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  1. Charles IX (Charles Maximilien; 27 June 1550 – 30 May 1574) was King of France from 1560 until his death in 1574. He ascended the French throne upon the death of his brother Francis II in 1560, and as such was the penultimate monarch of the House of Valois . Charles' reign saw the culmination of decades of tension between Protestants and Catholics.

  2. Jan 13, 2023 · Charles IX, also called (until 1560) duc (duke) d’Orléans, (born June 27, 1550, Saint-Germain-en-Laye, near Paris—died May 30, 1574, Vincennes, France), king of France from 1560, remembered for authorizing the massacre of Protestants on St. Bartholomew’s Day, August 23–24, 1572, on the advice of his mother, Catherine de Médicis.

    • The Editors of Encyclopaedia Britannica
  3. May 29, 2018 · Charles IX. Charles IX (1550–74) King of France (1560–74). Charles succeeded his brother Francis II in 1560, and his mother Catherine de' Medici became regent. Her authority waned when, in 1571, the young king fell under the influence of Gaspard de Coligny, leader of the Huguenots. Coligny and thousands of followers were slain in the Saint ...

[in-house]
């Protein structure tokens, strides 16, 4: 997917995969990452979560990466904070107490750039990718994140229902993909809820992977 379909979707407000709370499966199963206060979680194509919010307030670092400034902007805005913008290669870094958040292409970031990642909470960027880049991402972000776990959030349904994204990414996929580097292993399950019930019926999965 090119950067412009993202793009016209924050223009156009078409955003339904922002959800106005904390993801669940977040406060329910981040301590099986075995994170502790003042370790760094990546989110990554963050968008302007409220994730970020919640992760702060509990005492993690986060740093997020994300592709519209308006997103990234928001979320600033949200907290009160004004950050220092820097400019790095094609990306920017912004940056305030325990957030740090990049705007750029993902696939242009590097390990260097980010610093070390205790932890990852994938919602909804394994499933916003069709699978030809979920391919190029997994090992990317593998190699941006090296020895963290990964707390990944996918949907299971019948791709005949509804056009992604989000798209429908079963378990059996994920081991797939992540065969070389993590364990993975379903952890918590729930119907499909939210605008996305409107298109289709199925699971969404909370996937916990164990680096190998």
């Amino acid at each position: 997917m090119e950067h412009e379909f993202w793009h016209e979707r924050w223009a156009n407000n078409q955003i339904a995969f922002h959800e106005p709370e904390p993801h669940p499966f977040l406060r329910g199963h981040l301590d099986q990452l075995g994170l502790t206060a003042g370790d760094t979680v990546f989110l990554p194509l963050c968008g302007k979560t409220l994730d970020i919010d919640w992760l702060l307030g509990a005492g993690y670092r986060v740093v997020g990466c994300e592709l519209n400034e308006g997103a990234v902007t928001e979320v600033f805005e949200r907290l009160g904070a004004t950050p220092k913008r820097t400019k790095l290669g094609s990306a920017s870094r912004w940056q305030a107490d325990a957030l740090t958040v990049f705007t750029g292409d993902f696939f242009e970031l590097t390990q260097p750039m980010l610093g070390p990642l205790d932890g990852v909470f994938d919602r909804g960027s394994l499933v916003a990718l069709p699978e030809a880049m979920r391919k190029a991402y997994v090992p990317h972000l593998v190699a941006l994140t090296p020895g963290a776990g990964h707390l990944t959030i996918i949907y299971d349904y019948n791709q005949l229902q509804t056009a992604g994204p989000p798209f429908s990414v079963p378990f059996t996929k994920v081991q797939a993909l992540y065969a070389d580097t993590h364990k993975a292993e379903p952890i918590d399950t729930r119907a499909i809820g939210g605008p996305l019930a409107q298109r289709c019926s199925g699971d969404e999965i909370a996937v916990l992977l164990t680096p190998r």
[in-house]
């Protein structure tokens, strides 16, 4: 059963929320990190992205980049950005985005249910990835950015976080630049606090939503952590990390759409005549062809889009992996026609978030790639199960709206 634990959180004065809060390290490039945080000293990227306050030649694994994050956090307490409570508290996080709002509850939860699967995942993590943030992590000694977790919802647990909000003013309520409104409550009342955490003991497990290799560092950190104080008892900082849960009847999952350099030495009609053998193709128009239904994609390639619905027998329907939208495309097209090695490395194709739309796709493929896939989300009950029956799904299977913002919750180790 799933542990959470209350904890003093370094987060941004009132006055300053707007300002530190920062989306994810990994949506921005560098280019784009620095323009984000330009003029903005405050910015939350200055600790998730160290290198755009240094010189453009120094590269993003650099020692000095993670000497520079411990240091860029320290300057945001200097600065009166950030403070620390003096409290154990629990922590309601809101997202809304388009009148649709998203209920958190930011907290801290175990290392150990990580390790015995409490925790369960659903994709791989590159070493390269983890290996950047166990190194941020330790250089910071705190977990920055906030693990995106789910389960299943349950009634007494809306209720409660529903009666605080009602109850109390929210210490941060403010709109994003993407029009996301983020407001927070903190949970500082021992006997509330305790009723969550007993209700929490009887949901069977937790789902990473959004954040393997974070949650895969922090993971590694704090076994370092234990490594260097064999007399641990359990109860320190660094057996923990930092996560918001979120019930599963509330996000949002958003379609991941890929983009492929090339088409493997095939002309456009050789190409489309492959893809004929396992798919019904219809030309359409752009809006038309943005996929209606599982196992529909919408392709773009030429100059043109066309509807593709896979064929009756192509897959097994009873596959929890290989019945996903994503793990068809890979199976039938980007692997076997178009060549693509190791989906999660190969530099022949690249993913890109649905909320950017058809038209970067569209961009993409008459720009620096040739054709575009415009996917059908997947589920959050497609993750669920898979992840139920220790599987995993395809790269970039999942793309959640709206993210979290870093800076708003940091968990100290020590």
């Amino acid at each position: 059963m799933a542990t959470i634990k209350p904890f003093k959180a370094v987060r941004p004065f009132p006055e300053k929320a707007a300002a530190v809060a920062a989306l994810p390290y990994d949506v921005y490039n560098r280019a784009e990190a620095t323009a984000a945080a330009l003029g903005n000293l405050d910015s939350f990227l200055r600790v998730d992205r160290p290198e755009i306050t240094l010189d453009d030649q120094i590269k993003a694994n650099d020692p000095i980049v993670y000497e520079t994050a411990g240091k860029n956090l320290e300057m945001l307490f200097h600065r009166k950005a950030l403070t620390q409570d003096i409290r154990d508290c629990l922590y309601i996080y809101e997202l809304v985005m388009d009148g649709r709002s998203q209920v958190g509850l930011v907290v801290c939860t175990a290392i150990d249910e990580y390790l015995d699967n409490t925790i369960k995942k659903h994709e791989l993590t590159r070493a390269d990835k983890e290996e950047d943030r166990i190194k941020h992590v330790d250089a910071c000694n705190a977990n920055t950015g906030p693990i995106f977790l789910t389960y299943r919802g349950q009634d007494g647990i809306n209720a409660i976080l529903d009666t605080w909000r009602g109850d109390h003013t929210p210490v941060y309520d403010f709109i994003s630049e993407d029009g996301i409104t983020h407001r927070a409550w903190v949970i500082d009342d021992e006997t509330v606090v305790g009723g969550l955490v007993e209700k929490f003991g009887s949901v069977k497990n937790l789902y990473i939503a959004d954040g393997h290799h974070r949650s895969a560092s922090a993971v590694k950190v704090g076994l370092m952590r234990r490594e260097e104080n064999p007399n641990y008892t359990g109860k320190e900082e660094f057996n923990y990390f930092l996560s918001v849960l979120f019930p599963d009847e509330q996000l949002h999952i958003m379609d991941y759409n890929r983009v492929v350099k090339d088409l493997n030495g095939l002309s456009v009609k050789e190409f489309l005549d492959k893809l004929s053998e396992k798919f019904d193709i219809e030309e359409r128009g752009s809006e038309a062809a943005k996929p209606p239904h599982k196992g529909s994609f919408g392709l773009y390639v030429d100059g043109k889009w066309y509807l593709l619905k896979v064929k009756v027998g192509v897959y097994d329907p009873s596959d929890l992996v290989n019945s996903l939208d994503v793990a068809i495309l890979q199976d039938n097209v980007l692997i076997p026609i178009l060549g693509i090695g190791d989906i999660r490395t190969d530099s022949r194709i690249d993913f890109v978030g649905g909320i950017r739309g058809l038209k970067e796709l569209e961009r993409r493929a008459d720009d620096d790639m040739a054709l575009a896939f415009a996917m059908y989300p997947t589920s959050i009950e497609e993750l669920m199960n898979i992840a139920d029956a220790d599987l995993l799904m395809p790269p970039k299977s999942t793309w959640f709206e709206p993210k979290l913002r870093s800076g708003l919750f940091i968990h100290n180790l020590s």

4. (Former King of France (1560 - 1574)) Charles IX was the king of France from 1560 to 1574. He was a monarch of the ‘House of Valois–Angoulême’ and son of King Henry II of France and Catherine de' Medici. France witnessed a number of wars of religion, including the appalling ‘St. Bartholomew’s Day Massacre’ of 1572, during his reign.

  5. Jun 1, 2010 ·, Charles IX (June 27, 1550 – May 30, 1574) born Charles-Maximilien, was King of France, ruling from 1560 until his death. He is best known as king at the time of the St. Bartholomew's Day Massacre.

  6. Charles IX of France (June 27, 1550 – May 30, 1574) was a King of France and a member of the house of Valois. Birth. Charles was born in Saint-Germain-en-Laye, France, on June 27, 1550. His parents were Henry II of France and Catherine of Medici. Marriage

  7. Feb 28, 2020 · King Charles IX of France died on 30th May 1574 at the age of 23, probably from tuberculosis. However, the stories that arose shortly after that time painted a much more sinister picture, with his death being attributed, one way or another, to his mother, the scheming regent Catherine de Medici.

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